Park Avenue Summer

Chicago author Renee Rosen describes her latest novel, Park Avenue Summer as “Mad Men Meets the Devil Wears Prada.”

Chicago-based author Renee Rosen typically writes novels about historic periods and people in Chicago, such as Windy City Blues; White Collar Girl and Dollface.

              But in Park Avenue Summer, her latest novel, which she describes as “Mad Men Meets The Devil Wears Prada,” she takes us to New York City during the era of Helen Gurley Brown, first female editor-in-chief of Cosmopolitan magazine and the author of the scandalous ’60s best-seller, Sex and the Single Girl.

Like many of us, Rosen read Cosmo when she was young. Rosen remembers quickly flipping to the “Bedside Astrologer” column.

Author Renee Rosen

“I was looking for guidance on my 16-year-old love life,” she says, noting that all the time she spent poring over the glossy pages of Cosmo essentially shaped her view of female sexuality and female empowerment. “She changed the face of women’s magazines,” she said of Brown.

“Park Avenue Summer” tells the story of Alice (Ali), who moves to New York City after breaking up with her boyfriend and ends up getting her dream job, working for Cosmo.

Like she does for all her books, Rosen threw herself into full research mode, wanting to convey the story through Alice’s eyes.

“I even went down to the Port Authority to get the feel of what Alice would have seen and felt when she arrived,” Rosen says.

Because Rosen had lived on the Upper West side in New York for a year, she knew where Ali, as a single working girl, would live — an area in the East 60s called “the girl’s ghetto.” She walked the streets until she found the exact apartment she had envisioned for Ali.

All in the name of research, she visited Tavern on the Green, 21 Club, St. Regis and the Russian Tearoom, all swank places still in business that were popular back then. But best of all, a friend introduced her to Lois Cahall who had worked for Brown.

“Helen Gurley Brown was like a second mother to Lois,”  Rosen says.

“She and I became good friends, and she vetted the book for me. It was like a gift from the gods, because she knew so much about Brown and Cosmo and that time.”

Rosen is very much an admirer of Brown and what she accomplished.

“She really wanted to help women be their best,” she says. “She wanted them to know that they could get what they want even in what was then a man’s world.”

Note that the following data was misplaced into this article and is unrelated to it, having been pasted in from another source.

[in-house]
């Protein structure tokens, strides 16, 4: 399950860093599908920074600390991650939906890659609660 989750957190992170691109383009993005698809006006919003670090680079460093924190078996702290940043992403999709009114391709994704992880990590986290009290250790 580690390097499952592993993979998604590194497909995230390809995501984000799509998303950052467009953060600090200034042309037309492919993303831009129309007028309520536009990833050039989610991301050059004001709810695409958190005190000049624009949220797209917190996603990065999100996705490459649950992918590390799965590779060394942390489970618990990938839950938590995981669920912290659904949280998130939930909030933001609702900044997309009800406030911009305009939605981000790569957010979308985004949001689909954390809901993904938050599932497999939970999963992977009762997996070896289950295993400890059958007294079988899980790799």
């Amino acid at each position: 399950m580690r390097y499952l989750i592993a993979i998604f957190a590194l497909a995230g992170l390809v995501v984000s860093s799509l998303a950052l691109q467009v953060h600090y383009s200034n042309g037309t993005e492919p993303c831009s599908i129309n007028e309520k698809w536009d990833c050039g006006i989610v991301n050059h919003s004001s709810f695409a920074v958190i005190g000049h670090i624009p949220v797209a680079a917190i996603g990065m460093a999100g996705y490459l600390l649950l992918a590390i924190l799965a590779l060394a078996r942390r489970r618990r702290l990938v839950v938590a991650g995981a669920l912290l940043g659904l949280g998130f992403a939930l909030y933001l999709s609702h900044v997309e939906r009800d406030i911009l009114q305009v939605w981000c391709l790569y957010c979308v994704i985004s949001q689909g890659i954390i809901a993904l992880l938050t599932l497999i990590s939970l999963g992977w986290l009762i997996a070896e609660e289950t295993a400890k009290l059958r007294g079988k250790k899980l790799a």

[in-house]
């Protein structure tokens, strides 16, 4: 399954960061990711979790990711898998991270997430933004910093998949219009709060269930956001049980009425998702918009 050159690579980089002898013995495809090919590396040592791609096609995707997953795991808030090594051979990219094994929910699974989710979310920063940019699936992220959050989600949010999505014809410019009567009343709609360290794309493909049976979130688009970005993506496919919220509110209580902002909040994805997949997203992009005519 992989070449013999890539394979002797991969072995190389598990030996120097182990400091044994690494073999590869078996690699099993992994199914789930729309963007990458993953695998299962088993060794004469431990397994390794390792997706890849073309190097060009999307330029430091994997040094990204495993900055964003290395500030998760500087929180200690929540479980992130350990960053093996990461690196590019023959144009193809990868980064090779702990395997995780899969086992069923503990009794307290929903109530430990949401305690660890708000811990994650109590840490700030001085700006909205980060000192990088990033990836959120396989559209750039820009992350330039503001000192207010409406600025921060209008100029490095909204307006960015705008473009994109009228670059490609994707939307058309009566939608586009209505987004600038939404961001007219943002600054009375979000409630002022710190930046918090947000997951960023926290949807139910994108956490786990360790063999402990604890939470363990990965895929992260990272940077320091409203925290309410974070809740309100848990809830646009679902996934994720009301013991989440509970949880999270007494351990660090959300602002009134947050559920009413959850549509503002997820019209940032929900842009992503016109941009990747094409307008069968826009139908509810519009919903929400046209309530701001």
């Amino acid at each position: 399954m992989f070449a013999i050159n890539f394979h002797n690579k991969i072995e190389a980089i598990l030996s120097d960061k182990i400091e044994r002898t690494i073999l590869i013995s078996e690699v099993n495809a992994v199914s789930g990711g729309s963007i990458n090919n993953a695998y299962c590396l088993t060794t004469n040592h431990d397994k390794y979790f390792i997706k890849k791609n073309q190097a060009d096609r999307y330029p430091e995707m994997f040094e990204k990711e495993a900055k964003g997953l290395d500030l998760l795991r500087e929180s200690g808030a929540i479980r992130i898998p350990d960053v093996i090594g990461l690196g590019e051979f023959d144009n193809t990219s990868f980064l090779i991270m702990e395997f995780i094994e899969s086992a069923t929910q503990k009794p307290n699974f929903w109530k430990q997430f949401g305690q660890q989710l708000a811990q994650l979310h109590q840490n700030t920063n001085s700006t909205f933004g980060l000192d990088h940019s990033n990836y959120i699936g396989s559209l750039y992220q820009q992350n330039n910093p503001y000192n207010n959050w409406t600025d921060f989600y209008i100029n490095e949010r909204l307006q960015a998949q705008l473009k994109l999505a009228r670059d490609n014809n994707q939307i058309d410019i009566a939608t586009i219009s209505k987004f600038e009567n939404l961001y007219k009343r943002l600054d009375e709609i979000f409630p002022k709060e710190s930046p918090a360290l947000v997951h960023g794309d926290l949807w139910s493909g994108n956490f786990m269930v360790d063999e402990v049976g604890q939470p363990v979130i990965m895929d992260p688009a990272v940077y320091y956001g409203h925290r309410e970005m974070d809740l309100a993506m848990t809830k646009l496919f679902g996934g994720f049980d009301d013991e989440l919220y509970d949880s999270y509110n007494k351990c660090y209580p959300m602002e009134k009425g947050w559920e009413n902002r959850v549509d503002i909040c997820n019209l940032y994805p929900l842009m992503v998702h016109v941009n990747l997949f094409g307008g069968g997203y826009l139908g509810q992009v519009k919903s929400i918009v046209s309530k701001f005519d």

Author: Jane Simon Ammeson

Jane Simon Ammeson is a freelance writer who specializes in travel, food and personalities. She writes frequently for The Times of Northwest Indiana, Kentucky Living magazine, Edible Michiana, Lakeland Boating, Experience Michigan magazine, Indiana Monthly, Cleveland Magazine, Long Weekends Magazine, Food, Wine, Travel magazine and the Herald Palladium where she has a weekly food column. Her TouchScreenTravels include Indiana's Best. She also writes a weekly book review column for The Times of Northwest Indiana as well as food and travel, has authored 16 books including Lincoln Road Trip: The Back-road Guide to America's Favorite President was the winner of the Lowell Thomas Journalism Award in Travel Books, Third Place and also a Finalist for the 2019 Foreword INDIES Book of the Year Awards in the Travel category. Her latest books are America's Femme Fatale: The Story of Serial Killer Belle Gunness and Classic Restaurants of Northwest Indiana. Her other books include How to Murder Your Wealthy Lovers and Get Away with It, A Jazz Age Murder in Northwest Indiana and Murders That Made Headlines: Crimes of Indiana, all historic true crime as well Hauntings of the Underground Railroad: Ghosts of the Midwest, Brown County, Indiana and East Chicago. Jane’s base camp is Stevensville, Michigan on the shores of Lake Michigan. Follow Jane at facebook.com/janesimonammeson; twitter.com/hpammeson; https://twitter.com/janeammeson1; twitter.com/travelfoodin, instagram.com/janeammeson/ and on her travel and food blog janeammeson.com and book blog: shelflife.blog/

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